3. In the FAMILY BACKGROUND section, include notes of milestones in your child’s development (e.g. date first crawled, date first walked, date first spoke, first spoken words, etc.), especially any noted delays in such development.  Also provide a narrative of your family makeup and any major changes, such as number of living grandparents, parents, child’s siblings, aunts, uncles, etc.  It is critical to be honest about family events, such as divorces or separations, geographic relocations, domestic violence, financial or other stress, etc.  Place in this section other matters of importance in your family culture, such as religious beliefs, school history including any changes in school, ethnic celebrations, etc.  If you are in a divorced family, you should include anything that changes the name of the child and also any court order regarding physical custody, visitation, and especially legal custody or who has the right to make educational decisions for the child.

4. Do not include every evaluation of the child ever performed.  In EVALUATIONS, place only the most recent evaluations of the child.  These evaluations should be no more than 3 years old.  If the evaluations occurred more than 3 years ago, do not include them.  Thus, if this section is empty, one of the things you will be requesting is a new comprehensive educational evaluation of your child.

5. Like EVALUATIONS, within the IEPs/504 PLANS section do not include every IEP or 504 Plan since your child’s birth.  (That’s supposed to be humorous.)  My recommendation is to only include the current approved IEP or 504 Plan and all approved ones going back two school years.  You should only include a draft IEP or 504 Plan if it is related to the current approved IEP or 504 Plan (to show how the school changed or omitted certain information) or it is a current proposed IEP or 504 Plan with which you disagree.  Old drafts should be discarded because approved IEPs and 504 Plans overrule those drafts. Thus, this section should be at a maximum, 3-5 documents, especially since these are typically very long documents (you may consider only including pages from prior plans or drafts that conflict with the one currently at issue.)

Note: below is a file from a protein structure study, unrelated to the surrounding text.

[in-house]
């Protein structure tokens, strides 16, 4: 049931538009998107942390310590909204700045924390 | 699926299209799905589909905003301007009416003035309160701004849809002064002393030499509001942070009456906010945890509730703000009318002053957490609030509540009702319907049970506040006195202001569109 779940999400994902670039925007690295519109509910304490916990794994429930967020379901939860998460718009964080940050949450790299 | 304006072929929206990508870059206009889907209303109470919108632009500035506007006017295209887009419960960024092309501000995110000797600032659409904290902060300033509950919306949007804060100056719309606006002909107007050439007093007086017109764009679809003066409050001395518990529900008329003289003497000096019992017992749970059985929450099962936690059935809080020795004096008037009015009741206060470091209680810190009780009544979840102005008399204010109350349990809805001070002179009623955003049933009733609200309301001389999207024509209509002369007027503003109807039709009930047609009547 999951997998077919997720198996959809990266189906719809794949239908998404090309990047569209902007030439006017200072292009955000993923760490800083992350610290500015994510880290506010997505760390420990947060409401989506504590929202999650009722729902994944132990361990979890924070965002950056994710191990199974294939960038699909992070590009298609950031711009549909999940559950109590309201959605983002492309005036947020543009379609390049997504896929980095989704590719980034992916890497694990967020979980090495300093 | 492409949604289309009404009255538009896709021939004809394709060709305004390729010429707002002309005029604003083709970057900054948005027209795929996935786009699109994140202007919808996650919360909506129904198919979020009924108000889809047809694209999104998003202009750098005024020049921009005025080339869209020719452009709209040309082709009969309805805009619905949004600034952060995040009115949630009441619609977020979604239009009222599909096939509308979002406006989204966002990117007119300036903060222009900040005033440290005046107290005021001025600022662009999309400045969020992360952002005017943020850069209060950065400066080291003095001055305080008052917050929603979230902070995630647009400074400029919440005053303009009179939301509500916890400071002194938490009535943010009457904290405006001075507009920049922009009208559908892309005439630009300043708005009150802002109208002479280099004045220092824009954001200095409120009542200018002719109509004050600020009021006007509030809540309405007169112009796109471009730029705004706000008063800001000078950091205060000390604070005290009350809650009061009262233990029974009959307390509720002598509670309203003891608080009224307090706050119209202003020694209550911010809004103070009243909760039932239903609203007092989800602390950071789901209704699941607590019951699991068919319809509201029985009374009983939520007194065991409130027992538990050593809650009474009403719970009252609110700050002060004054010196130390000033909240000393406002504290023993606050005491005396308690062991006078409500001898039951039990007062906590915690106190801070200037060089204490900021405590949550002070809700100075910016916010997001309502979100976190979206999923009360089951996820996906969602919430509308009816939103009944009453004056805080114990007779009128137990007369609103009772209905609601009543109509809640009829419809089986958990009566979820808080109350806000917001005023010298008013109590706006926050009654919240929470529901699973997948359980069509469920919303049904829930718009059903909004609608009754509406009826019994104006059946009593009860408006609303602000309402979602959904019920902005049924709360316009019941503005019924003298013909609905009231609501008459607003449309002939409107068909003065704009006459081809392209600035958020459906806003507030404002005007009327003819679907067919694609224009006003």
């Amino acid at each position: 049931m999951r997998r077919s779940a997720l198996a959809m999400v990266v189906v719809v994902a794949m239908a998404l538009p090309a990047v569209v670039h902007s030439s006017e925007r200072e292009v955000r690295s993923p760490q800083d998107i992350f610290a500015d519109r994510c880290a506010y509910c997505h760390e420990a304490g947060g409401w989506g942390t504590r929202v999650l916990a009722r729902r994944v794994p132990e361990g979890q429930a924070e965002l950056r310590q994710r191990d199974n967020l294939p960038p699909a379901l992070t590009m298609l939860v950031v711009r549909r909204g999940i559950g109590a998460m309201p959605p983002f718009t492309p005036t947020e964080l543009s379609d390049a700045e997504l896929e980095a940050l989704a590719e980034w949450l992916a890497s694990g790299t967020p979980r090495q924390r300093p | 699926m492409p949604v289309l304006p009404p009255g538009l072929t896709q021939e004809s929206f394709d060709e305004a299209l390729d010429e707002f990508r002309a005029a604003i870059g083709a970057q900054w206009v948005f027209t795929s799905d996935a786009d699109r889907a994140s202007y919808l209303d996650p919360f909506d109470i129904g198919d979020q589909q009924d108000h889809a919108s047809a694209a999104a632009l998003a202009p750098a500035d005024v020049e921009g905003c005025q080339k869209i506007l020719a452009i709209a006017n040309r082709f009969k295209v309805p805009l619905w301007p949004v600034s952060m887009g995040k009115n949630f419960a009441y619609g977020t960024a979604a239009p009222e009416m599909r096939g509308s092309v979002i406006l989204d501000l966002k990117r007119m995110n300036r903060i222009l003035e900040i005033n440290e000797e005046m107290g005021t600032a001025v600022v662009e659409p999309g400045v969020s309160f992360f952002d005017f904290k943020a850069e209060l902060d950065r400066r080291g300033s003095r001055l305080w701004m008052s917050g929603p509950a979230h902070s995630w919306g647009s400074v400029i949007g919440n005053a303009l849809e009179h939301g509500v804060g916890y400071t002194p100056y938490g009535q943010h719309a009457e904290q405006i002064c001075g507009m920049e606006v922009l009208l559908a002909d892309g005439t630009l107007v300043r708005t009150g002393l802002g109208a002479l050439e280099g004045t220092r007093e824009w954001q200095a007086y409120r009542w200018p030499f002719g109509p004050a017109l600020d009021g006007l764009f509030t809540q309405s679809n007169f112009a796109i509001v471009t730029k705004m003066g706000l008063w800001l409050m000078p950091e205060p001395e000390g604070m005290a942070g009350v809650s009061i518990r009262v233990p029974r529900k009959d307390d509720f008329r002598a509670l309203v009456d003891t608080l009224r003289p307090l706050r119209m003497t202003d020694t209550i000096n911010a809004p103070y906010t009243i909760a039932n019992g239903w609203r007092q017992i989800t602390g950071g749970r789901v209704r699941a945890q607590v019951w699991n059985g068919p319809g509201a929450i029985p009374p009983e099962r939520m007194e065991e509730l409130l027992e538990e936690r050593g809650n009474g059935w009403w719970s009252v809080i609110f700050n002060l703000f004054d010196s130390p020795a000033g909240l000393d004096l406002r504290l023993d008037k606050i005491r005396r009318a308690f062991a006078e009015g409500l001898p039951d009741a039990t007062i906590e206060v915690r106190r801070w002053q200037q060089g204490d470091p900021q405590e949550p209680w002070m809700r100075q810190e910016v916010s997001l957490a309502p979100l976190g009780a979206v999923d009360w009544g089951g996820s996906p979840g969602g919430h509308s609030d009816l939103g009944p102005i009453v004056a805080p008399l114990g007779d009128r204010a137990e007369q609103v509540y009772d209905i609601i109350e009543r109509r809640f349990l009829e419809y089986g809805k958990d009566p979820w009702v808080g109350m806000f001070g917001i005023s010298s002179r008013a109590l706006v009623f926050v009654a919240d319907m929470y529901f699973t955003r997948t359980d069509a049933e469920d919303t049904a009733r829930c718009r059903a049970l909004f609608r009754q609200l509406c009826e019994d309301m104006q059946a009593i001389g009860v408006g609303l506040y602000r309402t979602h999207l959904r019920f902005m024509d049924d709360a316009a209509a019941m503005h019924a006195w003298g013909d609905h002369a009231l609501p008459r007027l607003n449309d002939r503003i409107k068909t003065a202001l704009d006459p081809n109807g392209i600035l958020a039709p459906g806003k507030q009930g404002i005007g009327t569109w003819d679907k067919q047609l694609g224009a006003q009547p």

6. The SCHOOL DOCS section is the trickiest of all.  My rule of thumb is when in doubt, include it.  First, if you haven’t done so already, send a FERPA request to the school for your child’s records.  (Click on the link to the left to read more about FERPA requests.)  At the beginning of this section, provide a list of all contact points at the school with names, phone numbers and email addresses of the superintendent, principal, assistant principal, all teachers that see your child, all service providers that see your child, all persons involved in lunch and/or playground monitoring, and any other person that your child may encounter in school.  Also include anyone on the IEP Team (Child Study Team) that is not included in the prior list, such as school psychologist.  [Why do this? First, it will assist your attorney or advocate into knowing who the players are.  Second, it will show the IEP Team that you are more than prepared when you show up at an IEP Team meeting with the list.  Can you imagine the fear on the faces of the IEP Team members when they see their names and contact information on a list in your notebook? Make sure you turn to that page in your binder when you first sit down.]  You should include here results from your child’s standardized tests, report cards, any disciplinary reports, absent/tardy reports, progress reports (triggered by the current IEP or otherwise), and any other key documents that discuss your child’s current levels of academic achievement and functioning in the school environment (sometimes emails from teachers or among teachers and administrators provide the true story).